• Search Google Scholar
    • Export Citation
  • 8.

    Bermudi PMM, Lorenz C, Aguiar BS de, Failla MA, Barrozo LV, Chiaravalloti-Neto F, 2021. Spatiotemporal ecological study of COVID-19 mortality in the city of São Paulo, Brazil: shifting of the high mortality risk from areas with the best to those with the worst socio-economic conditions. Travel Med Infect Dis 39 (October 2020): 101945.

    • Search Google Scholar
    • Export Citation
  • 9.

    Chen YT, Yen YF, Yu SH, Su ECY , 2020. An examination on the transmission of COVID-19 and the effect of response strategies: a comparative analysis. Int J Environ Res Public Health 17: 114.

    • Search Google Scholar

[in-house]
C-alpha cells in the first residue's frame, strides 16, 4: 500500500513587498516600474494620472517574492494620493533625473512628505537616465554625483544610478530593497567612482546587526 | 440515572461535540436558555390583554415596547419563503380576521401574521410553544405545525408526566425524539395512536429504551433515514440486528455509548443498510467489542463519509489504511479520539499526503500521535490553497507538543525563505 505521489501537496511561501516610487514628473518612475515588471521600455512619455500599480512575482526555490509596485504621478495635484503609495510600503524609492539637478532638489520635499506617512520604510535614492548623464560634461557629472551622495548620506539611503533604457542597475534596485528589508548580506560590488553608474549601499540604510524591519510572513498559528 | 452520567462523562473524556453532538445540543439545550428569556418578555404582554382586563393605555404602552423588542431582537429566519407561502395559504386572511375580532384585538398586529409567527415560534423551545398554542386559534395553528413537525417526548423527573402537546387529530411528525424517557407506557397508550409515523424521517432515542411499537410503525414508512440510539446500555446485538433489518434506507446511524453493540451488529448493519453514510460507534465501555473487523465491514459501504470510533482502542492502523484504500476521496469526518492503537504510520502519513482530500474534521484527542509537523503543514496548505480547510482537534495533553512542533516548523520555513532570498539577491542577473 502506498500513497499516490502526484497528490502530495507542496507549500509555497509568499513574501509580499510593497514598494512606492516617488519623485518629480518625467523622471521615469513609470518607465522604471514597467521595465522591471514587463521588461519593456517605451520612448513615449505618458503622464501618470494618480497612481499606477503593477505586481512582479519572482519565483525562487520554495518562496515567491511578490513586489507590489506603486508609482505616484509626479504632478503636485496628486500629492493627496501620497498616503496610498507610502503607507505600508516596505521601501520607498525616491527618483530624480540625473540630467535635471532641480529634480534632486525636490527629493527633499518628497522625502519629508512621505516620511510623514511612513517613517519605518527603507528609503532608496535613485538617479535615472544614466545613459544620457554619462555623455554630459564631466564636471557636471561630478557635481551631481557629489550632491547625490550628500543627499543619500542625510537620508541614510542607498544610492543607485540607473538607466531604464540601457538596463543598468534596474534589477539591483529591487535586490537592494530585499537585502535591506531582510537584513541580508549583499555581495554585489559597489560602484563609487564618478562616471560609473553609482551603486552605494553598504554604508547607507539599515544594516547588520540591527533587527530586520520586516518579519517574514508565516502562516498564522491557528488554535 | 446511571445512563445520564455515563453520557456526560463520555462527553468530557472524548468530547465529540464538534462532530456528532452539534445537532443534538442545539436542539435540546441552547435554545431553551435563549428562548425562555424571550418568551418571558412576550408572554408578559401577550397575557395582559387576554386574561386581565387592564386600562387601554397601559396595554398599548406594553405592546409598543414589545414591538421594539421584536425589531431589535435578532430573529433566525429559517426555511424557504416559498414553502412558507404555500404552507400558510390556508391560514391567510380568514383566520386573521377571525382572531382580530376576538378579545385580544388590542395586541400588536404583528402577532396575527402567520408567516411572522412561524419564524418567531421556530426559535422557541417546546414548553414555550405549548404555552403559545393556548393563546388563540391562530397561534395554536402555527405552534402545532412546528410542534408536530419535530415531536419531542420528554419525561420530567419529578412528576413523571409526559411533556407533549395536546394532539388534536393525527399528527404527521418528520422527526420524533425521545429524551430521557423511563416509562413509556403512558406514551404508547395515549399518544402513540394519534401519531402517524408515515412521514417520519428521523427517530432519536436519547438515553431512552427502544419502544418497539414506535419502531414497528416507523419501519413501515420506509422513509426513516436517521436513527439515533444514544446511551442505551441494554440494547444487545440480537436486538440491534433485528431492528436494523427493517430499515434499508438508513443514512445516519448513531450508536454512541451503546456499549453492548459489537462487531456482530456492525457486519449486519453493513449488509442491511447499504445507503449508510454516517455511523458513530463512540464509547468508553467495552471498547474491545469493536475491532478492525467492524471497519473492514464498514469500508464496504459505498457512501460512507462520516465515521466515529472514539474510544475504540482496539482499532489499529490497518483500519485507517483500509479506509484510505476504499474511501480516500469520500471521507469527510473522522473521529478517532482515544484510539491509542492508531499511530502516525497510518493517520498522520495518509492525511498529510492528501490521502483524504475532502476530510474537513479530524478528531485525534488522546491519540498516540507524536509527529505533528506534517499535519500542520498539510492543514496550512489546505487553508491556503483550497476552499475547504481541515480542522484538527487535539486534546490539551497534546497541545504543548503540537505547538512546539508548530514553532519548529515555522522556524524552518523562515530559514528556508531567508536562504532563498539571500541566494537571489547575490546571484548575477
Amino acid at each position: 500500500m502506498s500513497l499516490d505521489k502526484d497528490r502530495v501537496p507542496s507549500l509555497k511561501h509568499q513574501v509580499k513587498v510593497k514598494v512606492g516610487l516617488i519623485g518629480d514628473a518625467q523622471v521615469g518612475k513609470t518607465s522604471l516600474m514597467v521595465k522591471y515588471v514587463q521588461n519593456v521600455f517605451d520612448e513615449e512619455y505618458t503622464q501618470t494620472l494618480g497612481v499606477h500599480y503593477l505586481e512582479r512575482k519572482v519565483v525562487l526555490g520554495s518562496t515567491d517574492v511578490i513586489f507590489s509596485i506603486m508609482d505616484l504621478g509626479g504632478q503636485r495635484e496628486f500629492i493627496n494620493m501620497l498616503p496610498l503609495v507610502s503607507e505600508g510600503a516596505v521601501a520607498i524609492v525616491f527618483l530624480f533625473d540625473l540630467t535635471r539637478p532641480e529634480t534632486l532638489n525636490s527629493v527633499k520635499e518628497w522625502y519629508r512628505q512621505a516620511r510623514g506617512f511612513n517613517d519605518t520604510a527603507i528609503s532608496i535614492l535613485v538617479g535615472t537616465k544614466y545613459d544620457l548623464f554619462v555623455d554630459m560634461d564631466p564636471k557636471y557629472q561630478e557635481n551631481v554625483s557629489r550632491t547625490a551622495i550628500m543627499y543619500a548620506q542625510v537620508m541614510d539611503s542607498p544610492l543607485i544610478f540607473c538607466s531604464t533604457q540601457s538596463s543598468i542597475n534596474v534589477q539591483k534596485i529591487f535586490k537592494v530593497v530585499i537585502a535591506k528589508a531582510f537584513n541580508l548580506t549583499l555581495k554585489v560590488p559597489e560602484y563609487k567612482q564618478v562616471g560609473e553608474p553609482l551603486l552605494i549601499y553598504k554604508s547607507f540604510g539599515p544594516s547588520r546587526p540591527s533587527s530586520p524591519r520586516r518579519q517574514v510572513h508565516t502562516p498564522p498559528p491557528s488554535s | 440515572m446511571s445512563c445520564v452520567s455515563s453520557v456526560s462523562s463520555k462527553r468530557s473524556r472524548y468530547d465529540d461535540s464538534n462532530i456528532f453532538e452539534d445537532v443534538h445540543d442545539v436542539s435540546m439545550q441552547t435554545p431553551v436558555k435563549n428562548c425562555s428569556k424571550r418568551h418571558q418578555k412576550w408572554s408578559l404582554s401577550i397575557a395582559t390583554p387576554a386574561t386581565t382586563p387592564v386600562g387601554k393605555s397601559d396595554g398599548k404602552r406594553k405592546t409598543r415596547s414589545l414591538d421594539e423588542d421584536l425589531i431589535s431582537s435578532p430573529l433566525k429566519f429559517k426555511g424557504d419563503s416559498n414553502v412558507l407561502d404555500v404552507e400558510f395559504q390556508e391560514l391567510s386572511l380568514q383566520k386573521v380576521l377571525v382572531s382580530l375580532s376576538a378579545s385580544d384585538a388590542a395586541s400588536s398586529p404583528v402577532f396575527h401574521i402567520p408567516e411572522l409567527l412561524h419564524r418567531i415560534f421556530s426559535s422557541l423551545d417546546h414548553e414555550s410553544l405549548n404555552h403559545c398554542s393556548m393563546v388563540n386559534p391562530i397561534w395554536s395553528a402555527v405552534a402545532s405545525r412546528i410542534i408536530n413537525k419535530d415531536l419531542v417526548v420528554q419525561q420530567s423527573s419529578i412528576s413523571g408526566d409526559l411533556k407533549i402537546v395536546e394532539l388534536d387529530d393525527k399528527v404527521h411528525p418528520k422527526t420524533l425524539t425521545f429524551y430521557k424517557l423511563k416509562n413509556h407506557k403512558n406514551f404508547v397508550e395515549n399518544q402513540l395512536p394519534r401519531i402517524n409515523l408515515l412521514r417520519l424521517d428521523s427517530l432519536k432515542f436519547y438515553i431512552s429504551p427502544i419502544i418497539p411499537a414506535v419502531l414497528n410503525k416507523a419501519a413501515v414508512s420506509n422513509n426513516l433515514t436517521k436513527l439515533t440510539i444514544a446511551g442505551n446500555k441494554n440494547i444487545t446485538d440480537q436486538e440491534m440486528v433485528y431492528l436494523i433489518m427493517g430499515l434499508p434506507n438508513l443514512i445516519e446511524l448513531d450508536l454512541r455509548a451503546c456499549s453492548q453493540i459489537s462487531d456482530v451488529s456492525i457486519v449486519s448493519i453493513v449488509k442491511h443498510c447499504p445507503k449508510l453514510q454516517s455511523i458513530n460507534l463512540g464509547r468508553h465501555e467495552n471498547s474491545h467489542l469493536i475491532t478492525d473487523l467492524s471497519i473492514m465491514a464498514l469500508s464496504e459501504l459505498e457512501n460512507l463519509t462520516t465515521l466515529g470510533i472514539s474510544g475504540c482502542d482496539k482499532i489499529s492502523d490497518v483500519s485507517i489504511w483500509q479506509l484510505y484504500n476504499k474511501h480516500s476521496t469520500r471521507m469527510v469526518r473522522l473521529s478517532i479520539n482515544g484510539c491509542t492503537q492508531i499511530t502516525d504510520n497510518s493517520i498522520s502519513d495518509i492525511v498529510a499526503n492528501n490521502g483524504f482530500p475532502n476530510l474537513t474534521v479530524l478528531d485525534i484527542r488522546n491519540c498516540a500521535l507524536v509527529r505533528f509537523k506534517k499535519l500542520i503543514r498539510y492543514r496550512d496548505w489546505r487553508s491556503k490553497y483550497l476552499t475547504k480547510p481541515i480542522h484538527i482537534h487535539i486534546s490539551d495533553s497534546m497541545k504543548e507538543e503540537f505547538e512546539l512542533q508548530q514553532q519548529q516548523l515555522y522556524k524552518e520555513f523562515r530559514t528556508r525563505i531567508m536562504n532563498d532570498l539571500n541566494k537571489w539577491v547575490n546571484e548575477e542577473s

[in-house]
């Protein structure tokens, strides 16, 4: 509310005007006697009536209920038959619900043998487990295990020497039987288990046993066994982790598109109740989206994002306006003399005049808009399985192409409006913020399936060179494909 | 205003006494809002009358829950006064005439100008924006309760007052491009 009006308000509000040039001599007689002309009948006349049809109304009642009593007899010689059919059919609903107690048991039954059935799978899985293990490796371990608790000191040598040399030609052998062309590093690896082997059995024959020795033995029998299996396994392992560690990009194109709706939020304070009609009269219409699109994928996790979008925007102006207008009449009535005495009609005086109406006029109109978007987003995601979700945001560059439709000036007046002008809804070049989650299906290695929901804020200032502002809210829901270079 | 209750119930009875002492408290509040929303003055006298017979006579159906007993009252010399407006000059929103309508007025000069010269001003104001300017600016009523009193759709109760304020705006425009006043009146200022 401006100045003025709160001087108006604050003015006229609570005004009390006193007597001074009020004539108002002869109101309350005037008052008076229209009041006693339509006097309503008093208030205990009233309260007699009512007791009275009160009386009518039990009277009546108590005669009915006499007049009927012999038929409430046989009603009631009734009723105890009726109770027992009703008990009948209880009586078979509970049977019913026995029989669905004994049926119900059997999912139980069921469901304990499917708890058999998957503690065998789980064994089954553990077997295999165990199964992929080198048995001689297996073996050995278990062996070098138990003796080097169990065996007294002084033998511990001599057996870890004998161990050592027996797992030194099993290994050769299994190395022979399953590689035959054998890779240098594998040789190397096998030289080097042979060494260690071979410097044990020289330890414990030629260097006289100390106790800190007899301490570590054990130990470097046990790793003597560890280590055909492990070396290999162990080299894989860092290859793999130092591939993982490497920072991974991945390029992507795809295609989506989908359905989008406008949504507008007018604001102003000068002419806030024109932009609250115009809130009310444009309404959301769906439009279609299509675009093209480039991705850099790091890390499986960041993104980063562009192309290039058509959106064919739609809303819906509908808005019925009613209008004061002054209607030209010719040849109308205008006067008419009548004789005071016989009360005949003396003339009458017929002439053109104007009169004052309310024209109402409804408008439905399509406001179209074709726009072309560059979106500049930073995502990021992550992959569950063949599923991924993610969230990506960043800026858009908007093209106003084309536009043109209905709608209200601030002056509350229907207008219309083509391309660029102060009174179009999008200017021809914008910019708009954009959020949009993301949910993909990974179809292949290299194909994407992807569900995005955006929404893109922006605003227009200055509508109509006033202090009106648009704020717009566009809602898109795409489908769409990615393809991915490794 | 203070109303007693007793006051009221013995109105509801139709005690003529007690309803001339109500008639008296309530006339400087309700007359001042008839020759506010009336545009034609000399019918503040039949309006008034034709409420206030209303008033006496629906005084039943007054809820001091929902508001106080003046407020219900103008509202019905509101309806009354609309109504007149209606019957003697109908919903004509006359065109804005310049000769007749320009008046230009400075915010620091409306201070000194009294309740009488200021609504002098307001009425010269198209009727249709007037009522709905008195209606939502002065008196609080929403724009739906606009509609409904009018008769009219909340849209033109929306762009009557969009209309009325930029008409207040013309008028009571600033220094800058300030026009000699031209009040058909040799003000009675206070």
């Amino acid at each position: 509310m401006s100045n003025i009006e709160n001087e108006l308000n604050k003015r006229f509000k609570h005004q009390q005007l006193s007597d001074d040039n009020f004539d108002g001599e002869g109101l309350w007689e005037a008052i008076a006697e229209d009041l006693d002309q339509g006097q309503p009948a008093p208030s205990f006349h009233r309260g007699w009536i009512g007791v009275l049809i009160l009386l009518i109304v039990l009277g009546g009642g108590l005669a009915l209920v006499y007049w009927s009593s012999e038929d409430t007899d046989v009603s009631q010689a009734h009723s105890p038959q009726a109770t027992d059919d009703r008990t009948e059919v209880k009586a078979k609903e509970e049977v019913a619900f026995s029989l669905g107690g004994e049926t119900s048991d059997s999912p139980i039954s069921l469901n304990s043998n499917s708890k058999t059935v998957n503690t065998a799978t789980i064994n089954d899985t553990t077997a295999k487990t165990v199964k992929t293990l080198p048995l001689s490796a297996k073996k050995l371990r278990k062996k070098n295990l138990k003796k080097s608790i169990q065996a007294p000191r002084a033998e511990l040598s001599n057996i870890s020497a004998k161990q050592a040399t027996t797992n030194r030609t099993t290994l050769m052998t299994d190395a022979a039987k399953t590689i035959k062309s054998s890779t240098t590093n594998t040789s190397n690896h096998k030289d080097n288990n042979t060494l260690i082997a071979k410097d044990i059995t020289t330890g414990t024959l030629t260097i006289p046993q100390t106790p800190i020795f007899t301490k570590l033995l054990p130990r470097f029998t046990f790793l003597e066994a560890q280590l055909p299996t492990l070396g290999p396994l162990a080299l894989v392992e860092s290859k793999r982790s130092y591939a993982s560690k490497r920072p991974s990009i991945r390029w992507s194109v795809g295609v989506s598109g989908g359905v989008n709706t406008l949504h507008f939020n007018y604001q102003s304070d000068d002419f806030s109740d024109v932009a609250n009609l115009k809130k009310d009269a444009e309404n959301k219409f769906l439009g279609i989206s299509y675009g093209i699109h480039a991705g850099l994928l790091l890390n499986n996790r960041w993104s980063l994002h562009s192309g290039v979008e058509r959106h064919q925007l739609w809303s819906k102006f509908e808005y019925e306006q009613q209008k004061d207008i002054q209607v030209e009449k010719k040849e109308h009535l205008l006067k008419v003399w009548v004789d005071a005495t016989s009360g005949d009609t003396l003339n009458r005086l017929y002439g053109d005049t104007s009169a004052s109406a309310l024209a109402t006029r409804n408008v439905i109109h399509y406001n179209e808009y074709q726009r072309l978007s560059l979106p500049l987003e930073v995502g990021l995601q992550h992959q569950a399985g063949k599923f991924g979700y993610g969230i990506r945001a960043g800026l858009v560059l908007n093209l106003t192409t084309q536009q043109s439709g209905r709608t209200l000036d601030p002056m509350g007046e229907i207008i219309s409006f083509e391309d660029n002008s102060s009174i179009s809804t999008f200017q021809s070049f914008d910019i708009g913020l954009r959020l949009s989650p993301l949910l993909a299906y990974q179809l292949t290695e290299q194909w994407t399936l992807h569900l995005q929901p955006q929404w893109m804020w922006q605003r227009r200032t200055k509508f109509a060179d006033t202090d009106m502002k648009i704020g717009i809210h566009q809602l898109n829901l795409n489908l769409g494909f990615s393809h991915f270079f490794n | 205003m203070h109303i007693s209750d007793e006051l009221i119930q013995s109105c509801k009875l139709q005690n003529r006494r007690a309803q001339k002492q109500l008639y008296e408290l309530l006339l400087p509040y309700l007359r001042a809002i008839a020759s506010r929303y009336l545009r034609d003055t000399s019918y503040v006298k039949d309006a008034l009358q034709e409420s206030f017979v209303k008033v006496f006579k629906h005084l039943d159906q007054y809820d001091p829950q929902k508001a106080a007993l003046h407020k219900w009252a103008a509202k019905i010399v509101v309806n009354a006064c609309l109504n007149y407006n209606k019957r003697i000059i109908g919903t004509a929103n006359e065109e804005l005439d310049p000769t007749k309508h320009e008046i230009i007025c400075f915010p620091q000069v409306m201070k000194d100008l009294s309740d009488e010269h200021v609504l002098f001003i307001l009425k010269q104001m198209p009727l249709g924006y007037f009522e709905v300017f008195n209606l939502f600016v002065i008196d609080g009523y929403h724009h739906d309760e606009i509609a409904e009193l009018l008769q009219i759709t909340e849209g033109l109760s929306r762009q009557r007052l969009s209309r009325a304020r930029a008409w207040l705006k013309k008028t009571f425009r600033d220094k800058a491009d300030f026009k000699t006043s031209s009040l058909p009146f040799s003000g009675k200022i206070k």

• Export Citation
  • 10.

    Flaxman S et al.2020. Estimating the effects of non-pharmaceutical interventions on COVID-19 in Europe. Nature 584: 257261.

  • 11.

    Brauner JM et al., 2021. Inferring the effectiveness of government interventions against COVID-19. Science 371: eabd9338.

  • 12.

    Hale T et al., 2021. Government responses and COVID-19 deaths: global evidence across multiple pandemic waves. PLoS One 16 (7 July): 114.

  • 13.

     The Lancet, 2020. COVID-19 in Latin America: a humanitarian crisis. Lancet 396: 1463.

  • 14.

    Naveca FG et al.2021. COVID-19 in Amazonas, Brazil, was driven by the persistence of endemic lineages and P.1 emergence. Nat Med 27: 12301238.

    • Search Google Scholar
    • Export Citation
  • 15.

    Hale T et al.2021. A global panel database of pandemic policies (Oxford COVID-19 Government Response Tracker). Nat Hum Behav. https://doi.org/10.1038/s41562-021-01079-8.